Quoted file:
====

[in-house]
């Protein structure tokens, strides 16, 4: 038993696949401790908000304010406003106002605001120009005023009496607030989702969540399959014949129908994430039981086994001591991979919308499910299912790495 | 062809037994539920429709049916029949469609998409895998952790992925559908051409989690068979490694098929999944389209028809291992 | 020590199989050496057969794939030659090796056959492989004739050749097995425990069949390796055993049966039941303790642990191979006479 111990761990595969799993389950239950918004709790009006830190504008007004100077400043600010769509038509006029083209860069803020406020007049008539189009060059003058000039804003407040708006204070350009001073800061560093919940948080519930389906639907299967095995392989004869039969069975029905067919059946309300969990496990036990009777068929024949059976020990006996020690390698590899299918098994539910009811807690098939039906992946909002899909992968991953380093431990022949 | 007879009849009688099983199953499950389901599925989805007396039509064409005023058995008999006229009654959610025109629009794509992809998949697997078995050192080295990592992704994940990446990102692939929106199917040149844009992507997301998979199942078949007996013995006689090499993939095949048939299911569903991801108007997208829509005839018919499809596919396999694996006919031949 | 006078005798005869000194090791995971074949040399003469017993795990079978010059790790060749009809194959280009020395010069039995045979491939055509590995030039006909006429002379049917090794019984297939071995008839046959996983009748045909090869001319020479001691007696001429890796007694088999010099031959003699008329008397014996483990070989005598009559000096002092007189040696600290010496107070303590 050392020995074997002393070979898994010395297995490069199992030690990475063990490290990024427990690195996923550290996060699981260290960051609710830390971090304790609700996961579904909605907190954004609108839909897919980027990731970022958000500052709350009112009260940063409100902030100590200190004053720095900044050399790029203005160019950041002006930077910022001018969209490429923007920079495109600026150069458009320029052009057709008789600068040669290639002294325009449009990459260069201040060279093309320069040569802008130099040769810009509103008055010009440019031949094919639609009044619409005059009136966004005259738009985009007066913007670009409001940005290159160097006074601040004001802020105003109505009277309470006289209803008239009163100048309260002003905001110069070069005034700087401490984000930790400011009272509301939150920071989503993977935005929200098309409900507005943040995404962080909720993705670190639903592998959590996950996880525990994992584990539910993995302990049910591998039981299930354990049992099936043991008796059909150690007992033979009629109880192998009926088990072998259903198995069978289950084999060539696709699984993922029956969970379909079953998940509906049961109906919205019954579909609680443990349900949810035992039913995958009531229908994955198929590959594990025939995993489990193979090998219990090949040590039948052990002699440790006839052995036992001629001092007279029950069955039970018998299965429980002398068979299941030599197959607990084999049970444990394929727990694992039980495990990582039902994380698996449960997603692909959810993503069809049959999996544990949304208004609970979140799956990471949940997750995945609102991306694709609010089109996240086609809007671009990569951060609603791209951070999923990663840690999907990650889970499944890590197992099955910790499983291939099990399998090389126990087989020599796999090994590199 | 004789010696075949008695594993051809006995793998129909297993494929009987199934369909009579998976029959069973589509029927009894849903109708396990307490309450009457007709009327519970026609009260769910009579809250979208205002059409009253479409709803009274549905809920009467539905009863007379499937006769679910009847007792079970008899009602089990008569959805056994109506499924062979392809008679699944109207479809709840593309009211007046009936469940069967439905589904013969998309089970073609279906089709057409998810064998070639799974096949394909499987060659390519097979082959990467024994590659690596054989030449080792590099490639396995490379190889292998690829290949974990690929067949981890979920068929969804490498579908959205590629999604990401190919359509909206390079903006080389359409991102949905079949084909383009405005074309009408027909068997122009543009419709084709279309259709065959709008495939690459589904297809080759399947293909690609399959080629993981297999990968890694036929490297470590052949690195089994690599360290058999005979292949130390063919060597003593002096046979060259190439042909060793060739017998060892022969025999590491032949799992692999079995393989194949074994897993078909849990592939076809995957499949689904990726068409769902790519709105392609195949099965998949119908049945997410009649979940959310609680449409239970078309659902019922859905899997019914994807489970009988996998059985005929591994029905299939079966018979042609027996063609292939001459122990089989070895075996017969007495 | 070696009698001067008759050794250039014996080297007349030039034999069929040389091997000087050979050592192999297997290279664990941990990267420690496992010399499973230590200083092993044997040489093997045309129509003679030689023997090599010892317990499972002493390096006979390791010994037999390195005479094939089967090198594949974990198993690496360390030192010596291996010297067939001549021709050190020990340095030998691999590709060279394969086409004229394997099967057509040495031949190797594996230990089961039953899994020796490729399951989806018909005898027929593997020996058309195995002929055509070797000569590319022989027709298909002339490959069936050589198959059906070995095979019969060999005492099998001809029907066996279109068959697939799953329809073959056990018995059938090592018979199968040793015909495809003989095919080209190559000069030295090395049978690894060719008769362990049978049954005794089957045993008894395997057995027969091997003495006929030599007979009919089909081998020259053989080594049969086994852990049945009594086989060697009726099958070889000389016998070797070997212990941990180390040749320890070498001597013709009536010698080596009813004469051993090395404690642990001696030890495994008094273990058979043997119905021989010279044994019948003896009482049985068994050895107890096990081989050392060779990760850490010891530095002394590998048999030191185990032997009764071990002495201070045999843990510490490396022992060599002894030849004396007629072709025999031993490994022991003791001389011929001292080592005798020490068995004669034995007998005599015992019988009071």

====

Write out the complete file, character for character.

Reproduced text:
[in-house]
């Protein structure tokens, strides 16, 4: 038993696949401790908000304010406003106002605001120009005023009496607030989702969540399959014949129908994430039981086994001591991979919308499910299912790495 | 062809037994539920429709049916029949469609998409895998952790992925559908051409989690068979490694098929999944389209028809291992 | 020590199989050496057969794939030659090796056959492989004739050749097995425990069949390796055993049966039941303790642990191979006479 111990761990595969799993389950239950918004709790009006830190504008007004100077400043600010769509038509006029083209860069803020406020007049008539189009060059003058000039804003407040708006204070350009001073800061560093919940948080519930389906639907299967095995392989004869039969069975029905067919059946309300969990496990036990009777068929024949059976020990006996020690390698590899299918098994539910009811807690098939039906992946909002899909992968991953380093431990022949 | 007879009849009688099983199953499950389901599925989805007396039509064409005023058995008999006229009654959610025109629009794509992809998949697997078995050192080295990592992704994940990446990102692939929106199917040149844009992507997301998979199942078949007996013995006689090499993939095949048939299911569903991801108007997208829509005839018919499809596919396999694996006919031949 | 006078005798005869000194090791995971074949040399003469017993795990079978010059790790060749009809194959280009020395010069039995045979491939055509590995030039006909006429002379049917090794019984297939071995008839046959996983009748045909090869001319020479001691007696001429890796007694088999010099031959003699008329008397014996483990070989005598009559000096002092007189040696600290010496107070303590 050392020995074997002393070979898994010395297995490069199992030690990475063990490290990024427990690195996923550290996060699981260290960051609710830390971090304790609700996961579904909605907190954004609108839909897919980027990731970022958000500052709350009112009260940063409100902030100590200190004053720095900044050399790029203005160019950041002006930077910022001018969209490429923007920079495109600026150069458009320029052009057709008789600068040669290639002294325009449009990459260069201040060279093309320069040569802008130099040769810009509103008055010009440019031949094919639609009044619409005059009136966004005259738009985009007066913007670009409001940005290159160097006074601040004001802020105003109505009277309470006289209803008239009163100048309260002003905001110069070069005034700087401490984000930790400011009272509301939150920071989503993977935005929200098309409900507005943040995404962080909720993705670190639903592998959590996950996880525990994992584990539910993995302990049910591998039981299930354990049992099936043991008796059909150690007992033979009629109880192998009926088990072998259903198995069978289950084999060539696709699984993922029956969970379909079953998940509906049961109906919205019954579909609680443990349900949810035992039913995958009531229908994955198929590959594990025939995993489990193979090998219990090949040590039948052990002699440790006839052995036992001629001092007279029950069955039970018998299965429980002398068979299941030599197959607990084999049970444990394929727990694992039980495990990582039902994380698996449960997603692909959810993503069809049959999996544990949304208004609970979140799956990471949940997750995945609102991306694709609010089109996240086609809007671009990569951060609603791209951070999923990663840690999907990650889970499944890590197992099955910790499983291939099990399998090389126990087989020599796999090994590199 | 004789010696075949008695594993051809006995793998129909297993494929009987199934369909009579998976029959069973589509029927009894849903109708396990307490309450009457007709009327519970026609009260769910009579809250979208205002059409009253479409709803009274549905809920009467539905009863007379499937006769679910009847007792079970008899009602089990008569959805056994109506499924062979392809008679699944109207479809709840593309009211007046009936469940069967439905589904013969998309089970073609279906089709057409998810064998070639799974096949394909499987060659390519097979082959990467024994590659690596054989030449080792590099490639396995490379190889292998690829290949974990690929067949981890979920068929969804490498579908959205590629999604990401190919359509909206390079903006080389359409991102949905079949084909383009405005074309009408027909068997122009543009419709084709279309259709065959709008495939690459589904297809080759399947293909690609399959080629993981297999990968890694036929490297470590052949690195089994690599360290058999005979292949130390063919060597003593002096046979060259190439042909060793060739017998060892022969025999590491032949799992692999079995393989194949074994897993078909849990592939076809995957499949689904990726068409769902790519709105392609195949099965998949119908049945997410009649979940959310609680449409239970078309659902019922859905899997019914994807489970009988996998059985005929591994029905299939079966018979042609027996063609292939001459122990089989070895075996017969007495 | 070696009698001067008759050794250039014996080297007349030039034999069929040389091997000087050979050592192999297997290279664990941990990267420690496992010399499973230590200083092993044997040489093997045309129509003679030689023997090599010892317990499972002493390096006979390791010994037999390195005479094939089967090198594949974990198993690496360390030192010596291996010297067939001549021709050190020990340095030998691999590709060279394969086409004229394997099967057509040495031949190797594996230990089961039953899994020796490729399951989806018909005898027929593997020996058309195995002929055509070797000569590319022989027709298909002339490959069936050589198959059906070995095979019969060999005492099998001809029907066996279109068959697939799953329809073959056990018995059938090592018979199968040793015909495809003989095919080209190559000069030295090395049978690894060719008769362990049978049954005794089957045993008894395997057995027969091997003495006929030599007979009919089909081998020259053989080594049969086994852990049945009594086989060697009726099958070889000389016998070797070997212990941990180390040749320890070498001597013709009536010698080596009813004469051993090395404690642990001696030890495994008094273990058979043997119905021989010279044994019948003896009482049985068994050895107890096990081989050392060779990760850490010891530095002394590998048999030191185990032997009764071990002495201070045999843990510490490396022992060599002894030849004396007629072709025999031993490994022991003791001389011929001292080592005798020490068995004669034995007998005599015992019988009071």